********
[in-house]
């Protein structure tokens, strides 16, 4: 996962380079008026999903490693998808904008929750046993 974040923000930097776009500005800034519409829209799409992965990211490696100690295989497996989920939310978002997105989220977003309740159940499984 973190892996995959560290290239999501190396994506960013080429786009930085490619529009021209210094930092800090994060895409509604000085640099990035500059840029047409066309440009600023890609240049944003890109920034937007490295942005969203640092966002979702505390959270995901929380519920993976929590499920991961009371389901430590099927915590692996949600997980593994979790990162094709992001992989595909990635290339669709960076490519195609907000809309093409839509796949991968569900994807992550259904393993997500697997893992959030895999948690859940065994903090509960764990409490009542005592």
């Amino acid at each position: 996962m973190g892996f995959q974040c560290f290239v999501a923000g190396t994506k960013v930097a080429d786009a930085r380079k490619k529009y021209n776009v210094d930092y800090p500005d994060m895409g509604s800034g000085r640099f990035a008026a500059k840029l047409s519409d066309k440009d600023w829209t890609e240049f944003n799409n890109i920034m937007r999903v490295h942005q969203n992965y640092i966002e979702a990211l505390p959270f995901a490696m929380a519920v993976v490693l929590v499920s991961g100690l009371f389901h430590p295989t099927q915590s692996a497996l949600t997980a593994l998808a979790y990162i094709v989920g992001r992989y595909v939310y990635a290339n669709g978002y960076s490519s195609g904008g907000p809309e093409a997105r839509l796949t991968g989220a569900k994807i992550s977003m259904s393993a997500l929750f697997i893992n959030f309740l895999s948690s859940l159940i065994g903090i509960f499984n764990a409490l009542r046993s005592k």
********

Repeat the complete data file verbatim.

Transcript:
[in-house]
């Protein structure tokens, strides 16, 4: 996962380079008026999903490693998808904008929750046993 974040923000930097776009500005800034519409829209799409992965990211490696100690295989497996989920939310978002997105989220977003309740159940499984 973190892996995959560290290239999501190396994506960013080429786009930085490619529009021209210094930092800090994060895409509604000085640099990035500059840029047409066309440009600023890609240049944003890109920034937007490295942005969203640092966002979702505390959270995901929380519920993976929590499920991961009371389901430590099927915590692996949600997980593994979790990162094709992001992989595909990635290339669709960076490519195609907000809309093409839509796949991968569900994807992550259904393993997500697997893992959030895999948690859940065994903090509960764990409490009542005592």
């Amino acid at each position: 996962m973190g892996f995959q974040c560290f290239v999501a923000g190396t994506k960013v930097a080429d786009a930085r380079k490619k529009y021209n776009v210094d930092y800090p500005d994060m895409g509604s800034g000085r640099f990035a008026a500059k840029l047409s519409d066309k440009d600023w829209t890609e240049f944003n799409n890109i920034m937007r999903v490295h942005q969203n992965y640092i966002e979702a990211l505390p959270f995901a490696m929380a519920v993976v490693l929590v499920s991961g100690l009371f389901h430590p295989t099927q915590s692996a497996l949600t997980a593994l998808a979790y990162i094709v989920g992001r992989y595909v939310y990635a290339n669709g978002y960076s490519s195609g904008g907000p809309e093409a997105r839509l796949t991968g989220a569900k994807i992550s977003m259904s393993a997500l929750f697997i893992n959030f309740l895999s948690s859940l159940i065994g903090i509960f499984n764990a409490l009542r046993s005592k």